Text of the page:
Public values of aquatic invasive species management
The overall goal of this project is to quantify and analyze the ecological and economic value of AIS damages and AIS management as they relate to ecosystem services such as fishing, swimming, biodiversity, and navigability. Researchers will employ a multi-pronged approach, including:
- Estimating public benefits of AIS management
- Analyzing costs of carp management and effectiveness of carp management as a strategy for water clarity restoration
- Developing a broad AIS analysis framework, which we will use to estimate efficient carp management
Specific outcomes of the study include a comprehensive AIS valuation data compilation for use by other researchers, and an eco-economic programming model to predict the economic and ecological repercussions of using AIS prevention and control initiatives.
This project is important because even if the direct costs of AIS management are known, a lack of information about the potential benefits of AIS management makes informed decision-making difficult. With an accurate assessment of the costs and benefits of AIS management strategies, as well as information on public perception, resource managers will be better prepared to efficiently and effectively invest management resources.
As of January 2019, a literature review to identify key survey topics was complete, along with samples of survey questions in order to identify survey topics and develop the questionnaire for Minnesota residents. Researchers have also been working with watershed districts to collect information about cost estimates and water quality before and after AIS management efforts.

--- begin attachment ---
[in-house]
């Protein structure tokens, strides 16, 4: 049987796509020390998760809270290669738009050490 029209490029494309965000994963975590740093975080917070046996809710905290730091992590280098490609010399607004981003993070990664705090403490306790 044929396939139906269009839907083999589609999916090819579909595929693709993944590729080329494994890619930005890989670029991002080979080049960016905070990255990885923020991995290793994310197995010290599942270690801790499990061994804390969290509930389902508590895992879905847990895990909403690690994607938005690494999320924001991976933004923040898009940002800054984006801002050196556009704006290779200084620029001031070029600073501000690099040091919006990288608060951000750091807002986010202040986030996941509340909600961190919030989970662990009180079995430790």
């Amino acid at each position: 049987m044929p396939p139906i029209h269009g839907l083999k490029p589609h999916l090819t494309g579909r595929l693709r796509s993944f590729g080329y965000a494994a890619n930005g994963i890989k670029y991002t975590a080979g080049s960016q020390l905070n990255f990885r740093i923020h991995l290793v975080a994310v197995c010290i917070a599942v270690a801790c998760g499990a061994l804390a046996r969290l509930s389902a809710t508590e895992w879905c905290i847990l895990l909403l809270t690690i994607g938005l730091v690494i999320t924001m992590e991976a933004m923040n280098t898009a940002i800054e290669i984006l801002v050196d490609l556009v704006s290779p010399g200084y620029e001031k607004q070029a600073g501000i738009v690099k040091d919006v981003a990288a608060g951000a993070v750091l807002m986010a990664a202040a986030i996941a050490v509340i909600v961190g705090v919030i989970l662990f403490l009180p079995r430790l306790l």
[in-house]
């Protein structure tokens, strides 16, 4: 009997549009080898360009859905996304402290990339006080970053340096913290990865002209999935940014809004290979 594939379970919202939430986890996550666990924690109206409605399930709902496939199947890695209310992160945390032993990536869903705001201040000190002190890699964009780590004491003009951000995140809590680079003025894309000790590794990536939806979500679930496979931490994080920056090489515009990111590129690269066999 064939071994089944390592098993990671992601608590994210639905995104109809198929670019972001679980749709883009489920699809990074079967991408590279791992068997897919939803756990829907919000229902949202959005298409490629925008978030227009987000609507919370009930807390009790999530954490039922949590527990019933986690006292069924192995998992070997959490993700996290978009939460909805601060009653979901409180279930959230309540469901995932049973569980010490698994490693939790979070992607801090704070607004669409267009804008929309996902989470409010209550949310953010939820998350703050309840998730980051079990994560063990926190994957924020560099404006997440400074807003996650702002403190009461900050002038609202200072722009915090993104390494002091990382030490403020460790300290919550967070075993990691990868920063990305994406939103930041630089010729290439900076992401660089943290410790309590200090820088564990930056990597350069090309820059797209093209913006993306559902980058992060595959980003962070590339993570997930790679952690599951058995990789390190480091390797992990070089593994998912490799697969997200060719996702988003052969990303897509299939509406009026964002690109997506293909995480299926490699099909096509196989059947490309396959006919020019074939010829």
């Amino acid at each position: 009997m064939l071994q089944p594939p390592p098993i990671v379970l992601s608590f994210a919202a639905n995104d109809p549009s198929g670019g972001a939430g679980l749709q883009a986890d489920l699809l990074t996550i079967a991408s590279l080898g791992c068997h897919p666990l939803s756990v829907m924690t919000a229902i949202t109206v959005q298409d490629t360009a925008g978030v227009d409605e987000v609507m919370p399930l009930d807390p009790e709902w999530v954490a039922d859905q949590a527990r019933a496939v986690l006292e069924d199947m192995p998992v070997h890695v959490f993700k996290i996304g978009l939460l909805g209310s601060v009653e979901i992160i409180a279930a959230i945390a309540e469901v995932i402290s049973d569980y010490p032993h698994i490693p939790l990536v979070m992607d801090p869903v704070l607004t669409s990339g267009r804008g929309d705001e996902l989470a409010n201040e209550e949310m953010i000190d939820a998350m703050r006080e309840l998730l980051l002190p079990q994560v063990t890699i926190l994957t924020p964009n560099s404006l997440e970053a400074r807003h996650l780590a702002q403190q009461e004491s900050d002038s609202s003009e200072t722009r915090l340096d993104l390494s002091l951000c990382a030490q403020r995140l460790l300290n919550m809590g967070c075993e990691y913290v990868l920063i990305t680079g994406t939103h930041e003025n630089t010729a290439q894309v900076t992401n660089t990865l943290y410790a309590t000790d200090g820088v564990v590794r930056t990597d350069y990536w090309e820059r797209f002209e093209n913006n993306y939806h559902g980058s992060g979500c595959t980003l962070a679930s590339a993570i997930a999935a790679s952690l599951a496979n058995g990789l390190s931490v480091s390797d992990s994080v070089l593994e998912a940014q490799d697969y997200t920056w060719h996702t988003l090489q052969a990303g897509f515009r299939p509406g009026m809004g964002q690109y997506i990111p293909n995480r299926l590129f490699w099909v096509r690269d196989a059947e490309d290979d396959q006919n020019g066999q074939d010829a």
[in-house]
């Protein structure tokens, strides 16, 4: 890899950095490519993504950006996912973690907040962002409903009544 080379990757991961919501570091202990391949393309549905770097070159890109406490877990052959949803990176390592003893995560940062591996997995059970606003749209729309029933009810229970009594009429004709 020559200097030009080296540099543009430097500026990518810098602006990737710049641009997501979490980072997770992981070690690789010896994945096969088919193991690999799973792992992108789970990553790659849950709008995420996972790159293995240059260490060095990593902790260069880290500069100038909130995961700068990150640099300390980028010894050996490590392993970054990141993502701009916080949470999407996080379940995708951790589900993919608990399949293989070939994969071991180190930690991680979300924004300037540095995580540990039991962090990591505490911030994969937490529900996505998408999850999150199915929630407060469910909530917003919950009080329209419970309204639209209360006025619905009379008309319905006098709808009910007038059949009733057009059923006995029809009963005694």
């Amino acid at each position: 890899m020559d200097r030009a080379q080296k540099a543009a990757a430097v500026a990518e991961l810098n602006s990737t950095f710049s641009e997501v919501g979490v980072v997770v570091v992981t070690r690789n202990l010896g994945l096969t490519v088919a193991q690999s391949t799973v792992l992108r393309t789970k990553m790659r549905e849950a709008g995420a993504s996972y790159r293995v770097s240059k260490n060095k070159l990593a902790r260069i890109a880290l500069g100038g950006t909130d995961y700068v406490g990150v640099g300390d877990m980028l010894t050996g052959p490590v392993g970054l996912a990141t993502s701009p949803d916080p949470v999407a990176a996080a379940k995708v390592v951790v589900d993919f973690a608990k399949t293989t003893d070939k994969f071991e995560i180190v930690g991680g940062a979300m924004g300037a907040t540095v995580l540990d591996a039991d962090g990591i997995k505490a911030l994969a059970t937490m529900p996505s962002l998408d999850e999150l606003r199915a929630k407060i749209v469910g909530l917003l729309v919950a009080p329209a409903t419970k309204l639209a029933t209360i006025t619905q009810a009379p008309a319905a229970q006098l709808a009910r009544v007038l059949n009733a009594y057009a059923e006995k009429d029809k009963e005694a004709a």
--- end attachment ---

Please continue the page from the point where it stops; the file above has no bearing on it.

Survey collection kicked off in summer 2019. One survey was mailed to 2,000 residents across Minnesota; another was administered in-person at six lakes across the state.
A questionnaire was for watershed districts and other carp management agencies was also developed and administered in order to collect information about cost estimates (for each management action) and water quality (clarity and Phosphorus) before and after AIS management.
Data from all of these surveys is currently being entered and analyzed.
Pilot work in Minnesota has shown that starry stonewort populations and growth patterns of can vary between years and between lakes in different locations. These patterns suggest that how starry stonewort invades a lake could be influenced by climatological factors such as ice-out date, growing season length, and average water temperature. If this is the case, then developing effective management strategies for starry stonewort requires a deeper and more specific understanding of how climate change will influence the invasion dynamics of the species.
The project includes:
- An empirical study of starry stonewort invasion dynamics in nine lakes across latitudinal gradients in Wisconsin, Minnesota, and Indiana.
- Interviews with AIS managers and decision-makers in Wiscnsin, Minnesota and Indiana to examine invasive species management perceptions and preferences as they relate to starry stonewort.
- Modeling starry stonewort invasion patterns under a range of climate and management scenarios.
This project will provide practical information on the ecology of starry stonewort, a summary of current stakeholder preferences around starry stonewort management, as well as an evaluation of optimal management strategies.
The study is one component of a larger research project that is funded by the Prepared for Environmental Change Grand Challenge initiative administered by the Environmental Resilience Institute at Indiana University.